"Based on the Citroen C3, the stylish, three-door DS3 is more exciting to drive and luxurious."
The DS3 is a premium supermini from Citroen that rivals the MINI and Alfa Romeo MiTo. It's based on the C3, but has a more upmarket interior and exciting driving experience. Engines range from an efficient, road tax-exempt 89bhp diesel to a 1.6-litre petrol turbo that produces 155bhp. There's also a range-topping DS3 Racing, but only 200 were sold in the UK. All cars get a stylish and modern interior, and the DS3 is a fine all-rounder.
There's an impressive range of engines in the DS3, so you can suit the car to your needs. The 89bhp diesel is good around town and very cheap to run, while the superb 155bhp petrol engine makes for an exciting drive but could be costly to run every day. DSport models get stiffer suspension, giving the car more grip and making it sportier, but in turn reducing comfort. The steering is light and easy to use on all models, however. The limited-edition DS3 Racing offers improved handling and 0-62mph in just 6.9 seconds.
All models, apart from the DSport, are equipped with soft suspension and offer a supple ride, but wind and road noise are more intrusive than in rivals like the VW Polo. Cars equipped with the five-speed gearbox get a bit noisy on the motorway, but the six-speed manual is quieter than the equivalent MINI. Even the DSport has a fairly smooth ride, but buyers looking for comfort over performance should probably steer clear. The driving position is reasonably comfortable but some drivers will find it hard to reach the buttons on the central console. There's a wide range of adjustment on the steering wheel and seats, so it's easy for all shapes and sizes of driver to get comfortable, but the rear seats are not really suitable for adults.
The DS3's interior is solidly put together and there are plenty of luxurious soft-touch materials. A few sections of cheaper, scratchy plastics are evident, but they tend to be hidden out of the way. The car was awarded a five-star Euro NCAP crash test rating, all models coming with six airbags, stability control and ABS as standard. Citroens of old weren’t exactly renowned for their reliability, but there has been a definite improvement in recent years - although, don’t rule out the problems with the electrics or windscreen washers that have been experienced by some owners.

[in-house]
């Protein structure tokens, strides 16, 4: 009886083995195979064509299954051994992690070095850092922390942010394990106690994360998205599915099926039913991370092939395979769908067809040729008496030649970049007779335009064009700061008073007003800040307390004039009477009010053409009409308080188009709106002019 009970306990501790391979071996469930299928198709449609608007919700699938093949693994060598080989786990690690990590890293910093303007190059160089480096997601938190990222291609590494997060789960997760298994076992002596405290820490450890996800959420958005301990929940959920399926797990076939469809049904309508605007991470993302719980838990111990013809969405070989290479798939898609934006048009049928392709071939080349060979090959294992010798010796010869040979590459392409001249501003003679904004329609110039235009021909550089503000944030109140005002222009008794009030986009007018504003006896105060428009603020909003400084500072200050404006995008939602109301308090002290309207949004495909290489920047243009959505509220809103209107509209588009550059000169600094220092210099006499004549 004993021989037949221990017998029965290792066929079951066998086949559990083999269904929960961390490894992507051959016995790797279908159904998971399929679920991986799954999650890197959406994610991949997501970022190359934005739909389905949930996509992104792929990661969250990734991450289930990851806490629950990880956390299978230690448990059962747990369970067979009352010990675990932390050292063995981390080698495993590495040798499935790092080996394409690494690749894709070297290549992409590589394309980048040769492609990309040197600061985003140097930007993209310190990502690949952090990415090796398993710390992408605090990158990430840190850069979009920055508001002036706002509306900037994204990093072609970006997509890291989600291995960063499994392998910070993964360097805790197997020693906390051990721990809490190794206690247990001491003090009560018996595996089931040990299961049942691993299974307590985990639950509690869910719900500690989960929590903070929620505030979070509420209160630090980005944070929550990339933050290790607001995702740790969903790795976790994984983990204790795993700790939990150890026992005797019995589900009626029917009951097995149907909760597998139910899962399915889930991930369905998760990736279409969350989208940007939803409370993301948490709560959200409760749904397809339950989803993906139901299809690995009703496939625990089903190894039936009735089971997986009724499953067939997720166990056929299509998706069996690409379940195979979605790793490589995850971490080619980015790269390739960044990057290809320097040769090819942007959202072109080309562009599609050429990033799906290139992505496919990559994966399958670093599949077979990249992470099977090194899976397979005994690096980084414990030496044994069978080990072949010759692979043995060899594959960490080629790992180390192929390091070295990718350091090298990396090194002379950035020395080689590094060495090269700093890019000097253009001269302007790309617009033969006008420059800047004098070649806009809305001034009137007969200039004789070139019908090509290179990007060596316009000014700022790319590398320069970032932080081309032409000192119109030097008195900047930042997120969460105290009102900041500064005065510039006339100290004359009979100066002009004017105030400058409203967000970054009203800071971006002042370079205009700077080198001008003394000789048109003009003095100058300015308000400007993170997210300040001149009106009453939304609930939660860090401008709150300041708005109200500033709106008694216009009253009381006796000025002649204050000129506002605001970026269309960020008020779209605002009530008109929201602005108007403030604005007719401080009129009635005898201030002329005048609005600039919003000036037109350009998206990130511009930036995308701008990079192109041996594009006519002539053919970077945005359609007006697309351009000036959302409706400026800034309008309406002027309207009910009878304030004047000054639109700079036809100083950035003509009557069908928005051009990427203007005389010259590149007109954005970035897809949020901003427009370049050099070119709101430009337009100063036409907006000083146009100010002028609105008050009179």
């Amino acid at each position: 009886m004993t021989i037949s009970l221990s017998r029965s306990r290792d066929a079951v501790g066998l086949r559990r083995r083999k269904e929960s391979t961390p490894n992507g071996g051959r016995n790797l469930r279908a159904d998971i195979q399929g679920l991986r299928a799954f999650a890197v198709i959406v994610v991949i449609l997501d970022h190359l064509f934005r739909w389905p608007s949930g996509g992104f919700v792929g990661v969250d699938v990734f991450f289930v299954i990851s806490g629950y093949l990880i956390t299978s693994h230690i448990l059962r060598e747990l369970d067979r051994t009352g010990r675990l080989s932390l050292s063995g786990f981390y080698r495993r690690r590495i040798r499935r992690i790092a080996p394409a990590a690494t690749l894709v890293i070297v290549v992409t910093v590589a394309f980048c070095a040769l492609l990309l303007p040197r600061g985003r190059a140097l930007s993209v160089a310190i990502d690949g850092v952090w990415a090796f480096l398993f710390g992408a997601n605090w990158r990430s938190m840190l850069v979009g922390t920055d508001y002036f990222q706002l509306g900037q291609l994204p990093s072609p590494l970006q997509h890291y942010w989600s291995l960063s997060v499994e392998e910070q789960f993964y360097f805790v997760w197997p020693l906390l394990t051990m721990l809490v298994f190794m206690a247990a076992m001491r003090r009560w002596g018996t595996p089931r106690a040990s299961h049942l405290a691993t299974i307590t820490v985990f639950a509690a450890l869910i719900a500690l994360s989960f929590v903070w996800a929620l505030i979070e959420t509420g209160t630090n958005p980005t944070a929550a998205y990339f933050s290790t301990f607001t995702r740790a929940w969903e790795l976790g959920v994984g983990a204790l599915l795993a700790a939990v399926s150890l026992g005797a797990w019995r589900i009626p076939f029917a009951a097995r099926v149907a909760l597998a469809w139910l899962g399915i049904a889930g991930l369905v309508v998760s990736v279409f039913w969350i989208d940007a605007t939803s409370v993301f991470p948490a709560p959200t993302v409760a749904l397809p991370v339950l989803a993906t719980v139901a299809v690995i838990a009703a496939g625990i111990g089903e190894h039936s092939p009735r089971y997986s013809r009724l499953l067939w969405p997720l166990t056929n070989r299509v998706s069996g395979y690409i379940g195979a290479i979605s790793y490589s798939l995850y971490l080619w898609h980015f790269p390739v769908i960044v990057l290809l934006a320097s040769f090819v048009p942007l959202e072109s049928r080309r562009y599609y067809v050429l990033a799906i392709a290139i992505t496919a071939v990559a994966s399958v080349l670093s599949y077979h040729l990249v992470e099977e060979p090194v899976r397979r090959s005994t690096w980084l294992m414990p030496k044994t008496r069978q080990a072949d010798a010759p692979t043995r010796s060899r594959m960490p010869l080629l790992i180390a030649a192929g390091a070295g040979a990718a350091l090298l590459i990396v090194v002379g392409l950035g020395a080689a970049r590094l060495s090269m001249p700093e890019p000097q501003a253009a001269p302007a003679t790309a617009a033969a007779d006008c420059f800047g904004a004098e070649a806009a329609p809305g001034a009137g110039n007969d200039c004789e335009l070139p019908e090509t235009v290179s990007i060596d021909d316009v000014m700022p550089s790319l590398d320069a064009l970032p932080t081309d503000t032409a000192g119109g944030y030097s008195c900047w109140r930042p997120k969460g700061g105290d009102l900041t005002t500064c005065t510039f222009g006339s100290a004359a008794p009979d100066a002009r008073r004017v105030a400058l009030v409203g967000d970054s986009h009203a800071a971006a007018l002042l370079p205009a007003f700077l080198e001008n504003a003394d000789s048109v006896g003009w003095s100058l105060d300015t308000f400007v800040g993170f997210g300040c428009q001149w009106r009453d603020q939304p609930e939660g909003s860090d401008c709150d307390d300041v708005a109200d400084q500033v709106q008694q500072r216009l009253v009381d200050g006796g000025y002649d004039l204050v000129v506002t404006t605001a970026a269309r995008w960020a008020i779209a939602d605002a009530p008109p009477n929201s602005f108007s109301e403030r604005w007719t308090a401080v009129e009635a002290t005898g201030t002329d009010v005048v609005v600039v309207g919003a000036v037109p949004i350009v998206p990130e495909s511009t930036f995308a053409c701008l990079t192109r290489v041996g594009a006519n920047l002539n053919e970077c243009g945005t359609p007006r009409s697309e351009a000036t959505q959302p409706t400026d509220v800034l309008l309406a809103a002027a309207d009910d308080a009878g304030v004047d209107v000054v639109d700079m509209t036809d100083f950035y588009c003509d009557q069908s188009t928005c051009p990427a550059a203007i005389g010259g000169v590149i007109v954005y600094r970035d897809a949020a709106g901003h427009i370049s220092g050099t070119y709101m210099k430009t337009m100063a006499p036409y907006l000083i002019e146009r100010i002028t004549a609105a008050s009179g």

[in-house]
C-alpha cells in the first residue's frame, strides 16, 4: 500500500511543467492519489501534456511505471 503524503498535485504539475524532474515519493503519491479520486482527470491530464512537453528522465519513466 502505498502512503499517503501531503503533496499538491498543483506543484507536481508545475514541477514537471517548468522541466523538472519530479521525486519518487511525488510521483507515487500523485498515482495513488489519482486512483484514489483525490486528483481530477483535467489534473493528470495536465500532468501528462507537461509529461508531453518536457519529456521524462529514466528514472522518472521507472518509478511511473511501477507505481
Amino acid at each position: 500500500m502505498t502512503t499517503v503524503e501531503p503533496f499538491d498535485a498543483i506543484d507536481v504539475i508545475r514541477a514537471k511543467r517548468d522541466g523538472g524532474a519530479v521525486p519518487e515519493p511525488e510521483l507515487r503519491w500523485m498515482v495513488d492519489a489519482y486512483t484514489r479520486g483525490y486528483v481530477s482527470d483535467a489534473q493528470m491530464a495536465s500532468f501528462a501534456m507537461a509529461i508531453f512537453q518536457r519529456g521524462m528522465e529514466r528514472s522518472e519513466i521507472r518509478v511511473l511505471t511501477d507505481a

There's less space between the front and rear wheels in the DS3 than its rivals. That limits knee room in the rear, although adults will still just about fit in the back. The sloping roof means headroom is tight too, though, and the three-door layout makes squeezing into the back tricky. The car has more space than a MINI hatchback, but trails an Alfa Romeo MiTo – however, it trumps them both for boot space, with a capacity of 285 litres. The back seats fold down to increase this even further.
Value for money
The entry-level 1.4-litre DS3 DSign is very affordable, and gets cruise control, electric windows and steering wheel-mounted audio controls. But buyers might want extras like air-conditioning and alloy wheels. DSport models are expensive, but there's no need to specify any optional extras on these. The Ultra Prestige models get classy ‘watch strap’ leather seats as part of a generous equipment pack, but are even more costly. Citroen's three-year/35,000-mile service warranty offers great value for money. The DS3 Red special edition offers extra kit and a special red trim package inside and out. It's good value, but you have to like the colour red, as it is rather garish.
The DStyle 99g model is fitted with a 1.6-litre diesel and, as the name suggests, has low emissions and is exempt from road tax. It also returns 74.6mpg fuel economy. The more powerful 109bhp diesel is still cheap to run, but is quicker in a straight line. Go for the 155bhp 1.6-litre turbo petrol model and you pay £155 a year in tax and get 47.1mpg economy. All DS3s are expected to hang on to their value well, though.